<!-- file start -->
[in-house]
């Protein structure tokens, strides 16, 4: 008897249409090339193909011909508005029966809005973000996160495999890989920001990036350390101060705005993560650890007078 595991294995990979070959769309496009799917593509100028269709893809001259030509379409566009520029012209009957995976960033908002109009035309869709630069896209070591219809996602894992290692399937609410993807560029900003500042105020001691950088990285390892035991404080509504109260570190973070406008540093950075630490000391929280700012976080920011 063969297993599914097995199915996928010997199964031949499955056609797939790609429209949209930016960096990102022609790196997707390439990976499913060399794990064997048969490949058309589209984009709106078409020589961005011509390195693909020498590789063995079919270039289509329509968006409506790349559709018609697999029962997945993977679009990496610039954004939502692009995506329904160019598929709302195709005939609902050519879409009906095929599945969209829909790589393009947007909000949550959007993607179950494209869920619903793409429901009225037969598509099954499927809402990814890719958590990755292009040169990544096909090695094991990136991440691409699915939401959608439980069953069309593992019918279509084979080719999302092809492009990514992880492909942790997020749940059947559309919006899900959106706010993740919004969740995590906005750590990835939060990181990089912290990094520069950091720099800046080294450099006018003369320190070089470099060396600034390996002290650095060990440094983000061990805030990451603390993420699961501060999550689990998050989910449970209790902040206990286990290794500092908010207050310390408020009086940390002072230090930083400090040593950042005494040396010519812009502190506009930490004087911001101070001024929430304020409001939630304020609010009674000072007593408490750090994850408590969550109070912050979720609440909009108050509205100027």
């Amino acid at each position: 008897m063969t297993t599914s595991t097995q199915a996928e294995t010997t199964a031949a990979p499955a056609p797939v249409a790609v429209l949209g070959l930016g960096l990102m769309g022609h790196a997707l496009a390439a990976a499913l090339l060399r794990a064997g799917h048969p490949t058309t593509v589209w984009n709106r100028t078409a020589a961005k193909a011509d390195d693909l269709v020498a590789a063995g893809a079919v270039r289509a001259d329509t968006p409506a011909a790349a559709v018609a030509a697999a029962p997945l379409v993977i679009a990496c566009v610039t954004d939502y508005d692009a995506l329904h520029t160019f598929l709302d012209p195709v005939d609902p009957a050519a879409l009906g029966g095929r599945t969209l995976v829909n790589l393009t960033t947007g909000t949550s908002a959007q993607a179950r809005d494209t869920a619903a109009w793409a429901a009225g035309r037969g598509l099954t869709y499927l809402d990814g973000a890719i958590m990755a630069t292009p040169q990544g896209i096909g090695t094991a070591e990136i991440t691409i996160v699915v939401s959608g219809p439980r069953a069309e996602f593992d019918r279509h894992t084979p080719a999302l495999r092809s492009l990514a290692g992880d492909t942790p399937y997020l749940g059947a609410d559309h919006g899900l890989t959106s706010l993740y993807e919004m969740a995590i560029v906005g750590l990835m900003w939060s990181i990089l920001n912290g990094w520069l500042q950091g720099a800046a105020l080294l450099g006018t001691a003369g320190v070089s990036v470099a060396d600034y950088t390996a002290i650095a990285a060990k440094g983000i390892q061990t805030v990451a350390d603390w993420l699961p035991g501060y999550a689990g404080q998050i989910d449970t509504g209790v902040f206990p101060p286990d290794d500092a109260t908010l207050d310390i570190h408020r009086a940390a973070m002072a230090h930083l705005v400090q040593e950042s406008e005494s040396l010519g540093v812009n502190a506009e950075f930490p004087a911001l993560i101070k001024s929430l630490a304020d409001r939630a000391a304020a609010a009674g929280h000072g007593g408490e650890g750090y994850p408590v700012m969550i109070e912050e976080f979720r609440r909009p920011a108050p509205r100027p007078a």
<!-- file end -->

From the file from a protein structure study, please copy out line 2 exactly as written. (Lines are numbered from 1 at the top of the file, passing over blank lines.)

């Protein structure tokens, strides 16, 4: 008897249409090339193909011909508005029966809005973000996160495999890989920001990036350390101060705005993560650890007078 595991294995990979070959769309496009799917593509100028269709893809001259030509379409566009520029012209009957995976960033908002109009035309869709630069896209070591219809996602894992290692399937609410993807560029900003500042105020001691950088990285390892035991404080509504109260570190973070406008540093950075630490000391929280700012976080920011 063969297993599914097995199915996928010997199964031949499955056609797939790609429209949209930016960096990102022609790196997707390439990976499913060399794990064997048969490949058309589209984009709106078409020589961005011509390195693909020498590789063995079919270039289509329509968006409506790349559709018609697999029962997945993977679009990496610039954004939502692009995506329904160019598929709302195709005939609902050519879409009906095929599945969209829909790589393009947007909000949550959007993607179950494209869920619903793409429901009225037969598509099954499927809402990814890719958590990755292009040169990544096909090695094991990136991440691409699915939401959608439980069953069309593992019918279509084979080719999302092809492009990514992880492909942790997020749940059947559309919006899900959106706010993740919004969740995590906005750590990835939060990181990089912290990094520069950091720099800046080294450099006018003369320190070089470099060396600034390996002290650095060990440094983000061990805030990451603390993420699961501060999550689990998050989910449970209790902040206990286990290794500092908010207050310390408020009086940390002072230090930083400090040593950042005494040396010519812009502190506009930490004087911001101070001024929430304020409001939630304020609010009674000072007593408490750090994850408590969550109070912050979720609440909009108050509205100027």